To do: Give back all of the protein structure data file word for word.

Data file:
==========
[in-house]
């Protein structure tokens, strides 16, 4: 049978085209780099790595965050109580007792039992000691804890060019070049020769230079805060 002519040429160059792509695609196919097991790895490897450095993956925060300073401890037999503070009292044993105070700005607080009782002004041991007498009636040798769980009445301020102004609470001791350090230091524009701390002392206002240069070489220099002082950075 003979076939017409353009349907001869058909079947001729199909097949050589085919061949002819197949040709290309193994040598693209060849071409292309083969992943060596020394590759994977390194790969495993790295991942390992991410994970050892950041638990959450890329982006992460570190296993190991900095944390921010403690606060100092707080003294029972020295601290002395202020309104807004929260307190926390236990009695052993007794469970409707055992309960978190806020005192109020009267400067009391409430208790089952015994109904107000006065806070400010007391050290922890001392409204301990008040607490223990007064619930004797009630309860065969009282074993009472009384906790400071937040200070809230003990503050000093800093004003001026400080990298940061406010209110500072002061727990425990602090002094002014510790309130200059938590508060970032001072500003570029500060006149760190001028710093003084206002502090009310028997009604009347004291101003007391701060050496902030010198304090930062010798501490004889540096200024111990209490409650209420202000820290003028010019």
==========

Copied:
[in-house]
């Protein structure tokens, strides 16, 4: 049978085209780099790595965050109580007792039992000691804890060019070049020769230079805060 002519040429160059792509695609196919097991790895490897450095993956925060300073401890037999503070009292044993105070700005607080009782002004041991007498009636040798769980009445301020102004609470001791350090230091524009701390002392206002240069070489220099002082950075 003979076939017409353009349907001869058909079947001729199909097949050589085919061949002819197949040709290309193994040598693209060849071409292309083969992943060596020394590759994977390194790969495993790295991942390992991410994970050892950041638990959450890329982006992460570190296993190991900095944390921010403690606060100092707080003294029972020295601290002395202020309104807004929260307190926390236990009695052993007794469970409707055992309960978190806020005192109020009267400067009391409430208790089952015994109904107000006065806070400010007391050290922890001392409204301990008040607490223990007064619930004797009630309860065969009282074993009472009384906790400071937040200070809230003990503050000093800093004003001026400080990298940061406010209110500072002061727990425990602090002094002014510790309130200059938590508060970032001072500003570029500060006149760190001028710093003084206002502090009310028997009604009347004291101003007391701060050496902030010198304090930062010798501490004889540096200024111990209490409650209420202000820290003028010019």